Is he lying?

How to tell before April Fool's Day

How to tell before April Fool's Day

March 26, 2006|By Julie E. Greene

The first clue that someone might be trying to pull one over on you this Saturday is to keep in mind it's April Fool's Day.

With some people, it's soooo obvious when they try to pull a prank or tell a lie. They just can't keep a straight face.

But there are people who are just good liars.

The best way to figure out if someone is lying is to know how that person normally behaves, experts say.

It's the changes in habit that will tip you off that something is afoot, say Maryann Karinch, co-author of "How to Spot a Liar," and Larry Stouter, director of Catoctin Counseling Center in Hagerstown.

Sophisticated liars are good at not exhibiting behavioral tips, but the typical person pulling a prank might give away clues, Stouter says.


To notice the differences, you need to know a person's normal conversational habits - the voice, eye movements and body language, Karinch says.

The simplest change to look for is a change in vocal rhythm, says Greg Hartley, Karinch's co-author. Hartley is a former Army interrogator who teaches body language, interrogation and deception techniques.

"People are often fishing to see if you believe something. They change tempo to see how far they can go with the details," Hartley says.

For instance, someone might start off speaking slowly. As they are talking, they are gauging how well you are accepting what they are saying, Hartley says. Some people might talk faster, but it's more likely they would slow their speech.

Generally, people talk more timidly when they are bluffing as opposed to telling an outright lie, Hartley says.

Asking the person questions about the topic can give further clues as to whether they are talking about a real situation or setting you up for a prank.

If you ask a question and the person answers slowly, that's a sign the person is creating details for a fake answer, Hartley says.

If the answer comes quickly, it could be a sign of a practiced response, Hartley says.

A person answering honestly should speak in their normal voice pattern, he says.

Other changes to look for include:

A break in the faade. The person starts smirking or tries to suppress a smile or laugh, says Stouter, a professional counselor.

Voice pitch. This could get higher or lower from the stress of lying, Karinch says. Some voices become strident, as if the person speaks with a clenched throat due to nervousness.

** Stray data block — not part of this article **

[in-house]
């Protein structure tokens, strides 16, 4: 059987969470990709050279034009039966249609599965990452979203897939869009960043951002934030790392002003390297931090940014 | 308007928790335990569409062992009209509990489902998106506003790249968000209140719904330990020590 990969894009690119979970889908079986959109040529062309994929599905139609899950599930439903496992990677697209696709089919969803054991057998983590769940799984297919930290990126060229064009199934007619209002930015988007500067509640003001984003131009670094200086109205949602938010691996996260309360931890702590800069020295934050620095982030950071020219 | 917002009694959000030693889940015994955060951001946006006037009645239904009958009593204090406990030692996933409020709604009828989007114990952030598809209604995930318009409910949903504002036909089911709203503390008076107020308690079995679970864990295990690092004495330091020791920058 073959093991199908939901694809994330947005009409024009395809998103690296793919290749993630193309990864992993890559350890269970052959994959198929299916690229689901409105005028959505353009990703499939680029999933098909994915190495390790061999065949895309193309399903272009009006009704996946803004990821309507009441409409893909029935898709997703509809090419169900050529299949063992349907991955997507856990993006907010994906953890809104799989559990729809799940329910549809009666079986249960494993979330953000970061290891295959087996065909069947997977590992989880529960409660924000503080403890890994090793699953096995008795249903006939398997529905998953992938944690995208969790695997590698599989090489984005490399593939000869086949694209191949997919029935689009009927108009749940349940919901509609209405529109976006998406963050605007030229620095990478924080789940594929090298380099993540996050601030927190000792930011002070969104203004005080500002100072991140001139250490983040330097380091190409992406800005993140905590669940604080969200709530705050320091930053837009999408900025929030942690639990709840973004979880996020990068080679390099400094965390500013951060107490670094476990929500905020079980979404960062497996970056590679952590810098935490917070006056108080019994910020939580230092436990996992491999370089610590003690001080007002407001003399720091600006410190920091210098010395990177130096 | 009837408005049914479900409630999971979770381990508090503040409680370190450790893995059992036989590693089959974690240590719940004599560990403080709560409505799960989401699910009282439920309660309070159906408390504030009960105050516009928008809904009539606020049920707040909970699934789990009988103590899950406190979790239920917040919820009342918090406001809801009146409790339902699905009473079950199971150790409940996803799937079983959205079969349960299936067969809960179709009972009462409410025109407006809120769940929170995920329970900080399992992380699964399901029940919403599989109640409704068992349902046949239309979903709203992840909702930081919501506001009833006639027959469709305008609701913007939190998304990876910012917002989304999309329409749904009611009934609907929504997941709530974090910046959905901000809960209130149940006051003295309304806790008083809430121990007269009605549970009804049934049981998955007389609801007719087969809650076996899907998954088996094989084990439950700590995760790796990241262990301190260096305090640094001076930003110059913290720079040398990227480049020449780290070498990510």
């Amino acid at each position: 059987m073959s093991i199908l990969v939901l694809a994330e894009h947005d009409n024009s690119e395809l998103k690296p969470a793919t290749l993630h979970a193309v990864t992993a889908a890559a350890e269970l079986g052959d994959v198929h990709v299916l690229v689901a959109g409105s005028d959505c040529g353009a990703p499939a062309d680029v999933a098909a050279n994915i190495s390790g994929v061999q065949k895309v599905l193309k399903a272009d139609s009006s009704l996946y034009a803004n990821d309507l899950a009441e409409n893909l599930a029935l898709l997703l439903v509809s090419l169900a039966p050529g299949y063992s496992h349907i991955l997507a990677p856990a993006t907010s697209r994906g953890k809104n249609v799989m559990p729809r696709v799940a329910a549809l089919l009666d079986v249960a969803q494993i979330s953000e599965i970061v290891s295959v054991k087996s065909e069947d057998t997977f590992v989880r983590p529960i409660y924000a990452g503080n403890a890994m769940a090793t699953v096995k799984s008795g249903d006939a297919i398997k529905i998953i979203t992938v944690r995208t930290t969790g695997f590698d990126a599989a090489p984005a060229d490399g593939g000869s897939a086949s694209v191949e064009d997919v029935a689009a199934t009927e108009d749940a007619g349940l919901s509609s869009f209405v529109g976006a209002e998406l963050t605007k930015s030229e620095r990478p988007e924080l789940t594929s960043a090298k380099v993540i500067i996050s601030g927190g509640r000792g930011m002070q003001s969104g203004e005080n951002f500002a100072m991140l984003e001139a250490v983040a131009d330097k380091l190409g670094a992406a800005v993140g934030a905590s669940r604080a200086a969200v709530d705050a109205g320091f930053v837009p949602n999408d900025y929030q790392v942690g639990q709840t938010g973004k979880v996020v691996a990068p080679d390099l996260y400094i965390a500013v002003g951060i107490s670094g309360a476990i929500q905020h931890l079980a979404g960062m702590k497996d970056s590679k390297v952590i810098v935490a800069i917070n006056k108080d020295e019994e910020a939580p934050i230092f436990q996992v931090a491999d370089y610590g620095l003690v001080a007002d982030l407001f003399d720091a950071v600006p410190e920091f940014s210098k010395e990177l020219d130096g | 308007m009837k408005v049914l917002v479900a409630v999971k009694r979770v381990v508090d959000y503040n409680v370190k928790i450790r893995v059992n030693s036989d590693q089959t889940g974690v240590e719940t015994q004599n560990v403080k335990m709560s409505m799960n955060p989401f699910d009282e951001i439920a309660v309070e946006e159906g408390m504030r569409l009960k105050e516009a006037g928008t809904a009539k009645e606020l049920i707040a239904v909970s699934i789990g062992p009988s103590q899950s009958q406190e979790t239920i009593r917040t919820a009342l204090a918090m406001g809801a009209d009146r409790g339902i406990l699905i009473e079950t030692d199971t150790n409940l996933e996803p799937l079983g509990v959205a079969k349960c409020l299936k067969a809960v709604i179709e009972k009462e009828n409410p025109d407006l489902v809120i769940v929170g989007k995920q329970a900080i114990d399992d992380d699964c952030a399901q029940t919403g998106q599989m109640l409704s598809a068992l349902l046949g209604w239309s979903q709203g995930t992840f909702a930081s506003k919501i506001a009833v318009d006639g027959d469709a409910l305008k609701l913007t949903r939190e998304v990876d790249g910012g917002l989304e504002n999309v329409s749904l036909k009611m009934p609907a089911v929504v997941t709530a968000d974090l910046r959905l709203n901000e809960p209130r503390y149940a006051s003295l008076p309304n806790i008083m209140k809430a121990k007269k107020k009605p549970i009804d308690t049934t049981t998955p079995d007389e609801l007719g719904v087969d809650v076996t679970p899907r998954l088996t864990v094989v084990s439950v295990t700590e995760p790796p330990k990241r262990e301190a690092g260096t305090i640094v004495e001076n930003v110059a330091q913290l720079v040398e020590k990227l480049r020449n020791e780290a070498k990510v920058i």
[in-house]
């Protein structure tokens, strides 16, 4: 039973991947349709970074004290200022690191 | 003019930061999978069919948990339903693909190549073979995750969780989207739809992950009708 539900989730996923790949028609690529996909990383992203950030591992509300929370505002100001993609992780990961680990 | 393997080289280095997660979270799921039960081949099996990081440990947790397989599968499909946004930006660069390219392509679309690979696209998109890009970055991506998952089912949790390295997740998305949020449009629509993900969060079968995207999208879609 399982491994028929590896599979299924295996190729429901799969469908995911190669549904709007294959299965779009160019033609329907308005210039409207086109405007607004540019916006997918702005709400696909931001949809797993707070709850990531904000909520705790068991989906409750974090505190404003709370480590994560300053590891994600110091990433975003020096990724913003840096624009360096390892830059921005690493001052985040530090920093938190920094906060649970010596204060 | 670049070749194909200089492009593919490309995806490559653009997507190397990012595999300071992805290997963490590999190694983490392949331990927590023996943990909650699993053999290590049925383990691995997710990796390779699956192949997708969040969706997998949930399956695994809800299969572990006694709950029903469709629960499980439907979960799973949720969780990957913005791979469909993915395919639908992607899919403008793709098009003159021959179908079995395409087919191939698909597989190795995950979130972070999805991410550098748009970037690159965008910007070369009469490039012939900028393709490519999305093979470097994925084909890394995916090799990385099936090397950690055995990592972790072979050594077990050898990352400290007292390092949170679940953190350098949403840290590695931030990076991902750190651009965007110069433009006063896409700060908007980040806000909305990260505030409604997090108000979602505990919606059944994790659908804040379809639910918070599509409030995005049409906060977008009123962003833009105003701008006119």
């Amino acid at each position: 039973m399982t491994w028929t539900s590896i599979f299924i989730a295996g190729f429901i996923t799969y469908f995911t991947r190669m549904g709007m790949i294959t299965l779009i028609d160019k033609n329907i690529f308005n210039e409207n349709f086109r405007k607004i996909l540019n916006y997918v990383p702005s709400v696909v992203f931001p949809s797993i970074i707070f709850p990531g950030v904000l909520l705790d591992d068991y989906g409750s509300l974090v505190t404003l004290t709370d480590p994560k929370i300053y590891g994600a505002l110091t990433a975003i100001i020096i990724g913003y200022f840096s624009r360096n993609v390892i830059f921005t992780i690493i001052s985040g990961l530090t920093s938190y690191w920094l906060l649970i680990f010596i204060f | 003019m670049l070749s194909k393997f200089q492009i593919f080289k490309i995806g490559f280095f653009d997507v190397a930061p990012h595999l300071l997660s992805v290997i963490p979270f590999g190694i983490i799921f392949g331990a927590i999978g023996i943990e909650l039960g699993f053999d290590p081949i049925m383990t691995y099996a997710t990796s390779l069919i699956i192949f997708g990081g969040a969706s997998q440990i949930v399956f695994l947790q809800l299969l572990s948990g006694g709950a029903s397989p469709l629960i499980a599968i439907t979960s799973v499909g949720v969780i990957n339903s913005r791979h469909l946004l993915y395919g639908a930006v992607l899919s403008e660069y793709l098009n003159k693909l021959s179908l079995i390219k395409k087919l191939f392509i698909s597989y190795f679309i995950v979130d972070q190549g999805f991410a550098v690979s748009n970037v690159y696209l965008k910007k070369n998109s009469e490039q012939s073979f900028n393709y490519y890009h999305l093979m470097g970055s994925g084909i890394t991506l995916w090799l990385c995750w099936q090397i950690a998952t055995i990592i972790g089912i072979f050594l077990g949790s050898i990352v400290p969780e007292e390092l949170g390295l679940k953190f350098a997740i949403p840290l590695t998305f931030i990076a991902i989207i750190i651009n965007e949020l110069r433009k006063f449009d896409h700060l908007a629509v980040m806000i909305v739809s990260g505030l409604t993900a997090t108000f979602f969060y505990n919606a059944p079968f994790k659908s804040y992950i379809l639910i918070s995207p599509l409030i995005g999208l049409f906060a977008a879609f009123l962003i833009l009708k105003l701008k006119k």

Lack of eye contact.

During a normal conversation, people make eye contact 50 percent to 75 percent of the time and often their eyes are moving around a lot, Hartley says. Staring intently is a tip-off for a potential lie.

Lack of quiet time during a conversation. A normal conversation includes some quiet time, Hartley says.

Eye movement. People's eyes tend to drift up when they are remembering something or lying, Karinch says. If a person's eyes drift up and toward the right when recalling a memory but this time drift up and to the left - that's a clue they could be lying.

Body language. Is the person's approach different from normal? For example, a person who normally stands in the doorway to say hello or chat instead walks up to the desk and sets a coffee mug down, Karinch says.

Or at home, your spouse deviates from everyday habits such as coming home, putting the keys down and pouring a glass of water.

What if someone knows they can't lie face-to-face or they aren't nearby, so they try to pull a prank via e-mail?

There could still be tell-tale signs, Karinch says. Again, look for deviations from normal behavior.

If the person normally writes in fragments and this e-mail is written in complete sentences, the message might be a lie.

The bad news is, in general, people are good liars, Stouter says.

Hartley thinks most people just aren't good at catching others in a lie.

Almost everyone, if not everyone, has told a white lie effectively, Stouter says.

Whether there's any harm in those white lies is a value judgment, Stouter says. Many people can't tolerate honesty. A woman doesn't want to hear that she doesn't look good in a dress, and a man doesn't want to hear that he isn't strong or capable.

There are pathological liars who lie when it's better to be honest; those who have an antisocial personality disorder and enjoy lying; ad people who don't realize they are lying, which is associated with a number of personality disorders, Stouter says.

But on April Fool's Day, anyone is capable of orchestrating a practical joke, though it tends to be the younger set, Stouter says.

Older, more mature people, tend to avoid pranks because they are more aware of the hazards involved, such as making someone feel bad, Stouter says.

Just remember your first clue: Saturday is April Fool's Day.

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